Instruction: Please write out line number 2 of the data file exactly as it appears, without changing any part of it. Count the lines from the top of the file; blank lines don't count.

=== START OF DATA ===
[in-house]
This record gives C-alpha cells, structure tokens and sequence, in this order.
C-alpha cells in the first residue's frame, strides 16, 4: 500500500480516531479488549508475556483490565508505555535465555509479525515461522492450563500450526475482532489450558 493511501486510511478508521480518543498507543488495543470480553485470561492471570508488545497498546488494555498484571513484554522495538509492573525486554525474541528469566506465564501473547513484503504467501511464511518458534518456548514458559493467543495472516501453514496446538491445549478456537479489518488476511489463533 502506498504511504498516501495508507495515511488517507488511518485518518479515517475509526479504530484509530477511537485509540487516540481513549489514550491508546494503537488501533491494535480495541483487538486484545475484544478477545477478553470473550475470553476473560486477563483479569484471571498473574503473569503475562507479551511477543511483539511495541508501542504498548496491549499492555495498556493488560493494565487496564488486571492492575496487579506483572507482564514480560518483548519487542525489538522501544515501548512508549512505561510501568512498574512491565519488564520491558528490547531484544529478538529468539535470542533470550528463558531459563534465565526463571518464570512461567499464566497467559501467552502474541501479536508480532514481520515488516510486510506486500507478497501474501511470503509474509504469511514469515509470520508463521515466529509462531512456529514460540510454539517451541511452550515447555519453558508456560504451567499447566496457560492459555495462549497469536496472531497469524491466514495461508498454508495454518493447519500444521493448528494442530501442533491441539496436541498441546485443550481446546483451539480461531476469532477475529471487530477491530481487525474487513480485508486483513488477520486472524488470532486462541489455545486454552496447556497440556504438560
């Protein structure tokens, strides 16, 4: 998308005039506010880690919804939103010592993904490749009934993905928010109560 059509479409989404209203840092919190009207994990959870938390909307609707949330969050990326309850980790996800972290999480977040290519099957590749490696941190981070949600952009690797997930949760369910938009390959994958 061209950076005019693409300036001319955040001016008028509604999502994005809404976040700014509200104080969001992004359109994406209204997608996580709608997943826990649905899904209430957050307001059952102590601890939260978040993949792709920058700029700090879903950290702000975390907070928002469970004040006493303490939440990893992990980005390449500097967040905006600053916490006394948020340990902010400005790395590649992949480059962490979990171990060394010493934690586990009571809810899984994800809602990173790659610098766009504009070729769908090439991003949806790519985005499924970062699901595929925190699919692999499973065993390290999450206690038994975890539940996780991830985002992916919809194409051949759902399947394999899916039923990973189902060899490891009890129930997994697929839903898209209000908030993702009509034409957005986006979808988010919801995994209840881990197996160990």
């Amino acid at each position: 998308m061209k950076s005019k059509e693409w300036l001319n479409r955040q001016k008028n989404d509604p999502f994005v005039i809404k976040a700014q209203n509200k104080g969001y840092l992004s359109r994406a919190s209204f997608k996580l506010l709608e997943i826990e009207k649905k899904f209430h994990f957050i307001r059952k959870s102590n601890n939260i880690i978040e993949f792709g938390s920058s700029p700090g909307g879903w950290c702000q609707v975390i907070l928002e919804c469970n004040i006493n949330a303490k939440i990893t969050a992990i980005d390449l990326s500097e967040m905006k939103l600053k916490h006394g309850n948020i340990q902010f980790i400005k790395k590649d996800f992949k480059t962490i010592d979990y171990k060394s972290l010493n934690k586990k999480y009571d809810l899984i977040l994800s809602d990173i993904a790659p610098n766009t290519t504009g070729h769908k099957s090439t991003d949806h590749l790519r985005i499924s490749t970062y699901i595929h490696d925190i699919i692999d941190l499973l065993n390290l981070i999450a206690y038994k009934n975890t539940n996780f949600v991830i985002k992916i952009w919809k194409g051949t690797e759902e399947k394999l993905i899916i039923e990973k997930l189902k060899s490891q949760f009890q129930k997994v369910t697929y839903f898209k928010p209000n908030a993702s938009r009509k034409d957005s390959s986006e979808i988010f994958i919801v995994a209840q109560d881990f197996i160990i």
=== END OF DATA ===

This record gives C-alpha cells, structure tokens and sequence, in this order.